Alles Gute zum Geburtstag, Herr Professor Doktor Friedrich August von Hayek.
Since Hayek was an Austrian, the birthday greetings in German is appropriate, wouldn’t you say? He was born May 8th, 1899, and died 23rd March at the age of 92 in 1992.
Hayek was the greatest philosopher of liberty and freedom of the 20th century CE. He was an economist but like Adam Smith, he was a master of moral philosophy. In celebration, here are a few quotes that I like you to read.
- The more the state “plans” the more difficult planning becomes for the individual.
- The reasons why the adoption of a system of central planning necessarily produces a totalitarian system are fairly simple. Whoever controls the means must decide which ends they are to serve. As under modern conditions control of economic activity means control of the material means for practically all our ends, it means control over nearly all our activities.
- Since the value of freedom rests on the opportunities it provides for unforeseen and unpredictable actions, we will rarely know what we lose through a particular restriction of freedom.
- A limited democracy might indeed be the best protector of individual liberty and be better than any other form of limited government, but an unlimited democracy is probably worse than any other form of unlimited government, because its government loses the power even to do what it thinks right if any group on which its majority depends thinks otherwise. … free choice can at least exist under a dictatorship that can limit itself but not under the government of an unlimited democracy which cannot.
- I have a profound dislike for the typical Indian students at the London School of Economics, which I admit are all one type—Bengali moneylender sons. They are to me a detestable type, I admit, but not with any racial feeling. I have found a little of the same amongst the Egyptians—basically a lack of honesty in them. If I advise speaking about honesty, I think honesty is really the best expression of what I call the morals of a civilized society. Primitive man lacks a conception of honesty.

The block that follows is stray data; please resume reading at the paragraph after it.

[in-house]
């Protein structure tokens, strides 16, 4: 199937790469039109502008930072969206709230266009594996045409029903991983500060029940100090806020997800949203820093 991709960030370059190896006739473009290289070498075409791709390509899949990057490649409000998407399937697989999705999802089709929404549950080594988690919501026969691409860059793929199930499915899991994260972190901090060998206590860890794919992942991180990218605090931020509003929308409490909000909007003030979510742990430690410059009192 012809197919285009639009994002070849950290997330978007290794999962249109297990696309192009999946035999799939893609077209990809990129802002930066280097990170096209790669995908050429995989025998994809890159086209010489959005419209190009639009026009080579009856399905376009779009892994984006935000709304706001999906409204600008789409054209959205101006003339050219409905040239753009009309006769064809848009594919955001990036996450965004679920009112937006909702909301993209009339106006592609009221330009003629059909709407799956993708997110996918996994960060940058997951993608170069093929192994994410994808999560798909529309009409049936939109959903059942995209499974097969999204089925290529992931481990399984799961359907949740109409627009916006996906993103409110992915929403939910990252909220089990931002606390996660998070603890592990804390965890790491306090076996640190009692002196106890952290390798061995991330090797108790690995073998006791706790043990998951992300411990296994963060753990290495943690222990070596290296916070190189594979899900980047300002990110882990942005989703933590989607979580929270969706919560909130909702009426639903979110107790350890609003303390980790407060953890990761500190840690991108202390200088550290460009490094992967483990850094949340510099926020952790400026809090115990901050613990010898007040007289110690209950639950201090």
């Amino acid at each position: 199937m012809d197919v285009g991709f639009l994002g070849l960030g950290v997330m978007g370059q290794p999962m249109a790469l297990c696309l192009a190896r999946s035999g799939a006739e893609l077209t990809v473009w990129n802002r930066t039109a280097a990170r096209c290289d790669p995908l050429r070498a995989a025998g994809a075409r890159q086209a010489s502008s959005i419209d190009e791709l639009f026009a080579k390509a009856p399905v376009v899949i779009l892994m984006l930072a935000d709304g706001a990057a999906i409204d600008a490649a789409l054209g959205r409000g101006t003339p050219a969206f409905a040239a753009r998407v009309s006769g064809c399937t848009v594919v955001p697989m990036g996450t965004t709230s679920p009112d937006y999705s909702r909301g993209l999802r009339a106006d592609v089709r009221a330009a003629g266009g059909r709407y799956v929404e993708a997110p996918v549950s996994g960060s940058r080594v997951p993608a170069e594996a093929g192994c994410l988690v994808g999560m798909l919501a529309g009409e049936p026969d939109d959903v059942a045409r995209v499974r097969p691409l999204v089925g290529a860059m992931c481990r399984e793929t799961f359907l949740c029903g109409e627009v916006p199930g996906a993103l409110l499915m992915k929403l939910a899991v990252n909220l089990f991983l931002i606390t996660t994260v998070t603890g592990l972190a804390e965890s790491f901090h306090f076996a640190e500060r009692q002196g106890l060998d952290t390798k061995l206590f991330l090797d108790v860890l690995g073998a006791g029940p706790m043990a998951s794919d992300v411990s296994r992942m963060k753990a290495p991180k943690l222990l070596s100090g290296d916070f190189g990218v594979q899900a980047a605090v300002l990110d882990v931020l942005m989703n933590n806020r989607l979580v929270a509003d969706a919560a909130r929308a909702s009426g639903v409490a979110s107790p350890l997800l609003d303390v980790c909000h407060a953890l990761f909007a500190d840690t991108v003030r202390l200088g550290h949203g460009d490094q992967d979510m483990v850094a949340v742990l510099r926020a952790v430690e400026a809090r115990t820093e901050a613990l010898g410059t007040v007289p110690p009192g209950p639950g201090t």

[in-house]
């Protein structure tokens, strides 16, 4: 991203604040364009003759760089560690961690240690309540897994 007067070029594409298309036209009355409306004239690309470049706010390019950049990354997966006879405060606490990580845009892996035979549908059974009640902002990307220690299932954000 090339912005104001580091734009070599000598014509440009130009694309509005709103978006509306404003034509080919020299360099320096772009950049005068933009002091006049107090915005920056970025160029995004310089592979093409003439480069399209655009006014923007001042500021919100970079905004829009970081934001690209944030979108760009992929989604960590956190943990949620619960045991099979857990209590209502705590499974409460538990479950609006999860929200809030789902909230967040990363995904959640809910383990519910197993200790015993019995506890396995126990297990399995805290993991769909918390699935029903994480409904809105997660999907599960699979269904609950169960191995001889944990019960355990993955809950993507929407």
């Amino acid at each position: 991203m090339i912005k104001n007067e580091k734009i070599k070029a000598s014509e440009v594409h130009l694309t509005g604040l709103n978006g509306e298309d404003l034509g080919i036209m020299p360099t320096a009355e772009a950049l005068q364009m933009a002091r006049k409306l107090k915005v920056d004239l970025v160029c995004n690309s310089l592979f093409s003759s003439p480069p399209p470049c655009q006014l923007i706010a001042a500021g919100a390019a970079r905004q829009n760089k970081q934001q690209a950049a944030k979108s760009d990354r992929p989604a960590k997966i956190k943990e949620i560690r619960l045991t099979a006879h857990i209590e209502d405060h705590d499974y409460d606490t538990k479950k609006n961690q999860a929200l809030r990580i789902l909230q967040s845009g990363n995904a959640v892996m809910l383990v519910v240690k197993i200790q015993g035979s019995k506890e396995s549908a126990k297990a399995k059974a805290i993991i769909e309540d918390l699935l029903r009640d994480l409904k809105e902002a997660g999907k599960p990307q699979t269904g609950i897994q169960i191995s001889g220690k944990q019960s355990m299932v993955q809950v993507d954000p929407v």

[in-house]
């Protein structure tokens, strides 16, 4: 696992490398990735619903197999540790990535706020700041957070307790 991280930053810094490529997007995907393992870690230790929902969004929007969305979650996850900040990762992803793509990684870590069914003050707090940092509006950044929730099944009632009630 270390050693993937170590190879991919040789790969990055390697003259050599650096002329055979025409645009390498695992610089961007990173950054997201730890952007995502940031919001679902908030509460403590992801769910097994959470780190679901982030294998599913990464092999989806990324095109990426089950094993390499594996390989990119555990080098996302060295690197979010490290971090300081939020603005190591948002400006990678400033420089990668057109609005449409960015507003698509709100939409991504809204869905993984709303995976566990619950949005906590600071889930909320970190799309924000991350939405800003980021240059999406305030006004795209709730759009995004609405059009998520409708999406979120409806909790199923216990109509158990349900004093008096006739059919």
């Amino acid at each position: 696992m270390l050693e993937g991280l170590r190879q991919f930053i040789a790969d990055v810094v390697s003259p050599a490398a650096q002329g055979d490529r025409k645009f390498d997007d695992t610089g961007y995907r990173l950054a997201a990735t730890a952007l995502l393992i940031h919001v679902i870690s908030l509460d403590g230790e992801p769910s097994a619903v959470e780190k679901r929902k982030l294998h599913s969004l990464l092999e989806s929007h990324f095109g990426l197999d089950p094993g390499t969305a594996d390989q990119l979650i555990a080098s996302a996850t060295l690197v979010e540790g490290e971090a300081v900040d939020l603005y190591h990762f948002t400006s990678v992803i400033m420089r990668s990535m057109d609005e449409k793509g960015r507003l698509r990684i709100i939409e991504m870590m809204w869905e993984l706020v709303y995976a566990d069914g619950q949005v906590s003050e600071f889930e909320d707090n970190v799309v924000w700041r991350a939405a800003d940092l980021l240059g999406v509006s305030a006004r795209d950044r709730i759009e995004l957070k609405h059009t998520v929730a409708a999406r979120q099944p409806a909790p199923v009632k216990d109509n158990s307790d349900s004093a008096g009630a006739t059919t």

- A society that does not recognize that each individual has values of his own which he is entitled to follow can have no respect for the dignity of the individual and cannot really know freedom.
- Freedom granted only when it is known beforehand that its effects will be beneficial is not freedom.
- Justice, like liberty and coercion, is a concept which, for the sake of clarity, ought to be confined to the deliberate treatment of men by other men.
- As long-term institutions, I am totally against dictatorships. But a dictatorship may be a necessary system for a transitional period. At times it is necessary for a country to have, for a time, some form or other of dictatorial power. As you will understand, it is possible for a dictator to govern in a liberal way. And it is also possible for a democracy to govern with a total lack of liberalism. Personally I prefer a liberal dictator to democratic government lacking liberalism.
- Real competence in some particular field comes first. Unless you really know your economics or whatever your special field is, you will be simply a fraud. But if you know economics and nothing else, you will be a bane to mankind, good, perhaps, for writing articles for other economists to read, but for nothing else.
Hayek was at the London School of Economics from 1931 through 1950. His observation about the Indian students at the LSE then. Perhaps he’s referring to the Amartya Sen type at the LSE. I am sure that the quality of Indian students has improved since then.
And finally, a quote that anyone who fancies himself or herself to be an economist must understand:
The misconception that costs determined prices prevented economists for a long time from recognizing that it was prices which operated as the indispensable signals telling producers what costs it was worth expending on the production of the various commodities and services, and not the other way around. It was the costs which they had expended which determined the prices of things produced.
It was this crucial insight which finally broke through and established itself about a hundred years ago through the so-called marginal revolution in economics.
The chief insight gained by modern economists is that the market is essentially an ordering mechanism, growing up without anybody wholly understanding it, that enables us to utilize widely dispersed information about the significance of circumstances of which we are mostly ignorant. However, the various planners (and not only the planners in the socialist camp) and dirigists have still not yet grasped this.